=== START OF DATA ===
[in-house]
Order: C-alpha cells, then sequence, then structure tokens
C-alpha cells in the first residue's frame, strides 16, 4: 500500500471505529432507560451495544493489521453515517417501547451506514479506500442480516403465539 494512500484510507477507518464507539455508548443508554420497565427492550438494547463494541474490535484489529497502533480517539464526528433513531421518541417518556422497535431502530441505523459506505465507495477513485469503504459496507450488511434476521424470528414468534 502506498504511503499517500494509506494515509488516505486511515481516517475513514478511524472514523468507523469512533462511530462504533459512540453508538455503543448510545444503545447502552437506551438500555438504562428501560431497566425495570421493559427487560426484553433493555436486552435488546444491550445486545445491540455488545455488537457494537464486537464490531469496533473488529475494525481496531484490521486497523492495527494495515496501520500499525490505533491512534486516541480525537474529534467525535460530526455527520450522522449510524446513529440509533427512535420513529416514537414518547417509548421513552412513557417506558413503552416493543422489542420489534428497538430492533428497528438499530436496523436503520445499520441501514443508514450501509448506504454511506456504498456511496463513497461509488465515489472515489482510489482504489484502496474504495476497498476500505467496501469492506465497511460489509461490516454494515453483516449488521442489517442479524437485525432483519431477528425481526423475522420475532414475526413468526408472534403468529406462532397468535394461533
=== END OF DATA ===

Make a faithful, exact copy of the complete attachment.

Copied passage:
[in-house]
Order: C-alpha cells, then sequence, then structure tokens
C-alpha cells in the first residue's frame, strides 16, 4: 500500500471505529432507560451495544493489521453515517417501547451506514479506500442480516403465539 494512500484510507477507518464507539455508548443508554420497565427492550438494547463494541474490535484489529497502533480517539464526528433513531421518541417518556422497535431502530441505523459506505465507495477513485469503504459496507450488511434476521424470528414468534 502506498504511503499517500494509506494515509488516505486511515481516517475513514478511524472514523468507523469512533462511530462504533459512540453508538455503543448510545444503545447502552437506551438500555438504562428501560431497566425495570421493559427487560426484553433493555436486552435488546444491550445486545445491540455488545455488537457494537464486537464490531469496533473488529475494525481496531484490521486497523492495527494495515496501520500499525490505533491512534486516541480525537474529534467525535460530526455527520450522522449510524446513529440509533427512535420513529416514537414518547417509548421513552412513557417506558413503552416493543422489542420489534428497538430492533428497528438499530436496523436503520445499520441501514443508514450501509448506504454511506456504498456511496463513497461509488465515489472515489482510489482504489484502496474504495476497498476500505467496501469492506465497511460489509461490516454494515453483516449488521442489517442479524437485525432483519431477528425481526423475522420475532414475526413468526408472534403468529406462532397468535394461533